The letters: Scene settings, transmissions, sounds, dialogue, and whispered dialogue are created by VC’s Joe Caramagna. I like the scene settings that are in a very unique font that have an Imperial flair. I am glad that the transmissions between ships are visually different from the dialogue. My displeasure with Star Wars comics’ dialogue font continues with this issue: it’s too thin and contains no strength when people are angry. The sounds are good and are always welcome to see. The whispered dialogue occurs in one panel as two people quickly exchange words in a room. They are slightly smaller than normal dialogue, but still can be easily read, but communicate to the reader that they are being given in hushed tones. Overall grade: A-

The final line: I’m already sad that next issue is the final issue. I shouldn’t be rooting for the Imperials — they are the bad guys after all — but I’ve fallen in love with all of these characters and I just want them to be happy. Sadly, they are on the wrong side of this conflict. The revelation and discussion about Graw is excellent and the peek into Ganem’s past neat. The visuals are terrific and I would love to see the artists do more work in the Star Wars Universe. This is a great issue. Overall grade: A-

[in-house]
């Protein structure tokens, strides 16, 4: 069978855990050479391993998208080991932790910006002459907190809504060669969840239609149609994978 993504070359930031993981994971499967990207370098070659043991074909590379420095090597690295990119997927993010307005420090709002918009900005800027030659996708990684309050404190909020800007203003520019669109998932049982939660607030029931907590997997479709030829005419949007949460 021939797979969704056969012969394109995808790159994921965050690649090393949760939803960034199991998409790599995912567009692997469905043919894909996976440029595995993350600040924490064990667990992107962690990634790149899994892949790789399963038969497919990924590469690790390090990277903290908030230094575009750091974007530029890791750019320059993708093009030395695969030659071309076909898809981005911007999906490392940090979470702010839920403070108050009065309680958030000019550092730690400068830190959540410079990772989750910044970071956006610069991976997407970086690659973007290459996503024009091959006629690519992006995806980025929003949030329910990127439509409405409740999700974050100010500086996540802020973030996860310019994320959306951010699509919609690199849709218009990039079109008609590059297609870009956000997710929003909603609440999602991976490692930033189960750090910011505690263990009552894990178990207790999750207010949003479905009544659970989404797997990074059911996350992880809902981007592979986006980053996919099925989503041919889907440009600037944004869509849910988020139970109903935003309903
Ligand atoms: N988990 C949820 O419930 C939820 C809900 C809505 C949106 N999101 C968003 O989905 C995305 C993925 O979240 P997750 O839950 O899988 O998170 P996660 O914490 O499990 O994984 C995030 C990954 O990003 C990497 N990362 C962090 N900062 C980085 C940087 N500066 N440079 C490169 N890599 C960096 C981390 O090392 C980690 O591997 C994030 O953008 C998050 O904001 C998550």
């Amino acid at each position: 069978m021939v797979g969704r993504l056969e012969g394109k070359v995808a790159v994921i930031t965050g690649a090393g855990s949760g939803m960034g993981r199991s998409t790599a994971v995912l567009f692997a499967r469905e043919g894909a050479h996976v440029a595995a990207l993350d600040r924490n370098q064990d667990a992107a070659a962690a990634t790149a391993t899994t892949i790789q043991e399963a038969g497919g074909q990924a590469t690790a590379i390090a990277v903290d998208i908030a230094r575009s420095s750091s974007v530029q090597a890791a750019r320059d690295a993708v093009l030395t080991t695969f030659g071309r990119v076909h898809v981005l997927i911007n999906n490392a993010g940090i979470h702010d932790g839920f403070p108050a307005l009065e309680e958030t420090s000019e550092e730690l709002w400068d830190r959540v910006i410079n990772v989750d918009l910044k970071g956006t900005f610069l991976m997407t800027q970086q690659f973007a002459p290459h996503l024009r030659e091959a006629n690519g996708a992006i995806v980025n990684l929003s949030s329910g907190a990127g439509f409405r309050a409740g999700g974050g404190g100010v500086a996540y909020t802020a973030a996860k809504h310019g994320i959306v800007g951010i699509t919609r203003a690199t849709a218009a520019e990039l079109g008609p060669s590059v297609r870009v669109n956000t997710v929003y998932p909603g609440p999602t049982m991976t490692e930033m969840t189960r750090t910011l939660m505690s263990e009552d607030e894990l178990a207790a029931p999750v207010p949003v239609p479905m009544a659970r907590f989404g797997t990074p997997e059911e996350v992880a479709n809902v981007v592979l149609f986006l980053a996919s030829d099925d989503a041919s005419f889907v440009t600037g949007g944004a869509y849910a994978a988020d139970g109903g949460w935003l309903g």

To order a digital copy go to https://comicstore.marvel.com/Star-Wars-Tie-Fighter-2019-4-of-5/digital-comic/51902?r=1

To see the covers visit my Instagram account: patrickhayesscifipulse

Patrick Hayes was a contributor to the Comic Buyer's Guide for several years with "It's Bound to Happen!" and he's reviewed comics for TrekWeb and TrekCore. He's taught 8th graders English for 20 years and has taught high school English for five years and counting. He reads everything as often as he can, when not grading papers or looking up Star Trek, Star Wars, or Indiana Jones items online.